Monday, May 7, 2012

Huge Muskie Released

The McNair Monster Muskie

From Jim Shepherd, The Fishing Wire

Editor's Note: The following report is from Gary A. Engberg of Mazomanie, Wisconsin. An outdoor journalist and angling expert in his own right, Engberg made us aware of the potential world record that has anglers in the United States and Canada talking.

Canadian angler Dale MacNair caught and released a muskie of huge proportions on November 28, 2008 that may have been a true "fish of a lifetime". His monster muskie measured 57 inches long with a girth of 33 inches. You can take any of the accepted formulas for figuring the weight of a released fish and this muskie adds up to be one of the largest fish ever caught and most likely the largest muskie ever released.

There's also a good story that goes along with this monster muskie. Dale MacNair and his fishing partner, Julie Cashaback, just started muskie fishing in October of 2007 and are proud members of Muskies Canada and the Ottawa Chapter. Dale and Julie have had the "muskie bug" since joining the club and spend most of their free time fishing Ontario's many muskie waters. They have made many friends in the Canadian muskie community and one of those friends is Sal Rotolo, who had taken them out fishing a few weeks before that fateful day in November. Rotolo is known for catching big muskies and Dale wanted Julie to catch a 50 inch muskie so that she could join the "50 inch club" of Muskies Canada. Dale had caught a 51-inch fish earlier in the year and now he wanted Julie to join the club. Earlier in the fall, Sal had caught and released a 59 inch and 28 inch girth fish in the same area that they were fishing that day.

Dream Comes True?

Back to the story, dream, or premonition that MacNair had been having for the last couple of months. Dale would wake up from a dream where they (he and Julie) were on a boat that was drifting into the rocks in stormy waters. These conditions turned out to be the exact conditions on that early evening when Dale caught his monster muskie.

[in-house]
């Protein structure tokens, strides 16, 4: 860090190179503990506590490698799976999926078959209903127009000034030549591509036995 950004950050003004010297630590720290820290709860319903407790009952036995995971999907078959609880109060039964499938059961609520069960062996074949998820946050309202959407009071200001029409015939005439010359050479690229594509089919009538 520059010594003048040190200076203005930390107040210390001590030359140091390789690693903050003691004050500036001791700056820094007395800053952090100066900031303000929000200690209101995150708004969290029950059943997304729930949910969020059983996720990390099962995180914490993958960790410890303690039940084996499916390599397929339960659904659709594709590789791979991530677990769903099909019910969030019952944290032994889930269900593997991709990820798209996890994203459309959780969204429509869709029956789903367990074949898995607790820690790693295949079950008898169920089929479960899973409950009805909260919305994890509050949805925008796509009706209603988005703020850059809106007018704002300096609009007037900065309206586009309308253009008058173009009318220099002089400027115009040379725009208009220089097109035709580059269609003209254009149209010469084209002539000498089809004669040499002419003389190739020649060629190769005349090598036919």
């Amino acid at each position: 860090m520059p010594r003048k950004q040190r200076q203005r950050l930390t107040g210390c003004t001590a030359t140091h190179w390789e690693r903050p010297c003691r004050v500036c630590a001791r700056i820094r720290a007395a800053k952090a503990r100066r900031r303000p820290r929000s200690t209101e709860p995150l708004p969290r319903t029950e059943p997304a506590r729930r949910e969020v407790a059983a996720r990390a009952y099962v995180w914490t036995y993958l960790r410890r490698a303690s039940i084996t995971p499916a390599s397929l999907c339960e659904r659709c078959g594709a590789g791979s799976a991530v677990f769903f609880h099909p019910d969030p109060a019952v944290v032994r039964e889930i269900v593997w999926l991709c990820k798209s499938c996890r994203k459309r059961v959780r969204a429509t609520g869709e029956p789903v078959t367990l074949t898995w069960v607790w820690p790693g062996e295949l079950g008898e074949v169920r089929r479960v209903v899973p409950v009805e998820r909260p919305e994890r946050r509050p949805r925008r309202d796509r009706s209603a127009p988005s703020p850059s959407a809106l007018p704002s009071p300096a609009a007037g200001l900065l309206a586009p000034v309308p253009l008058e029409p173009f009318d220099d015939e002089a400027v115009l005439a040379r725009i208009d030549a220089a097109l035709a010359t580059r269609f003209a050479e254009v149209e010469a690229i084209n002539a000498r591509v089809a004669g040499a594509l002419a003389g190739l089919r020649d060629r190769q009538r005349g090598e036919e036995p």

The threesome had been trolling the St. Lawrence River and the famous "Forty Acre Shoals" near Gananoque, Ontario since early afternoon without any action in the clear but rough waters. The group had planned to fish throughout the second night of the new moon. MacNair believes in fishing the various moon phases as much as possible. Late in the afternoon, the group decided that a change was in order and decided to fish the area where Sal Rotolo had marked a huge fish on his electronics just a few weeks earlier.

A short time later, they marked a huge fish on the graph about 20 feet down and within a couple of hundred yards of where they had marked the large fish weeks earlier. It took a few minutes for their lures to pass over the fish and then suddenly a rod went off with a fish on. This fish was to be Julie's, but she was in the boat's stern so Dale grabbed the rod and set the hook hard while Sal and Julie cleared the other two lines. MacNair told me that he felt some strong head shakes from what he thought to be a big muskie. But, as he was reeling in his line it suddenly went limp and Dale thought that the fish was gone and had come undone. He kept reeling and to his surprise, Dale felt another head shake and realized that the muskie was swimming towards the boat. He checked his Shimano reel and saw that there was still 130 feet of line out! Next, he saw the muskie jump and clear the water behind the boat. The muskie made a few more powerful runs as MacNair fought to keep tension on the fish.